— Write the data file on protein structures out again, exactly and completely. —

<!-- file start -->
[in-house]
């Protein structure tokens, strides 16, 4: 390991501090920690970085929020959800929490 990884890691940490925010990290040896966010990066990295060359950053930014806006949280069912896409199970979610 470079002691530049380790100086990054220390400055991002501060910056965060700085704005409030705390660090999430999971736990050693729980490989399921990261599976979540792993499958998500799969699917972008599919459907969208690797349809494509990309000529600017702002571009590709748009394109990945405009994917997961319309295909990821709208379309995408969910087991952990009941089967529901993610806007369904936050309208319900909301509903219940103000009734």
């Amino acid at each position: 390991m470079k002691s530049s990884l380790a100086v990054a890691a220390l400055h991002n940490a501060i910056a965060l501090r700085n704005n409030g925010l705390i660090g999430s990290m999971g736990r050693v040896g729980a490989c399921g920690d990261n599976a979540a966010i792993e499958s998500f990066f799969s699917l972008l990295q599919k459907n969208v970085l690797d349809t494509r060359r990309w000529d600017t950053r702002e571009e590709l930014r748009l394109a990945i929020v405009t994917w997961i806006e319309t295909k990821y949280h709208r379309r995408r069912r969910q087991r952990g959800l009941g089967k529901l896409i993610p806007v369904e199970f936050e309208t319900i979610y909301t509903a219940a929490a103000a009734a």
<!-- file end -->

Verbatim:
[in-house]
């Protein structure tokens, strides 16, 4: 390991501090920690970085929020959800929490 990884890691940490925010990290040896966010990066990295060359950053930014806006949280069912896409199970979610 470079002691530049380790100086990054220390400055991002501060910056965060700085704005409030705390660090999430999971736990050693729980490989399921990261599976979540792993499958998500799969699917972008599919459907969208690797349809494509990309000529600017702002571009590709748009394109990945405009994917997961319309295909990821709208379309995408969910087991952990009941089967529901993610806007369904936050309208319900909301509903219940103000009734």
């Amino acid at each position: 390991m470079k002691s530049s990884l380790a100086v990054a890691a220390l400055h991002n940490a501060i910056a965060l501090r700085n704005n409030g925010l705390i660090g999430s990290m999971g736990r050693v040896g729980a490989c399921g920690d990261n599976a979540a966010i792993e499958s998500f990066f799969s699917l972008l990295q599919k459907n969208v970085l690797d349809t494509r060359r990309w000529d600017t950053r702002e571009e590709l930014r748009l394109a990945i929020v405009t994917w997961i806006e319309t295909k990821y949280h709208r379309r995408r069912r969910q087991r952990g959800l009941g089967k529901l896409i993610p806007v369904e199970f936050e309208t319900i979610y909301t509903a219940a929490a103000a009734a």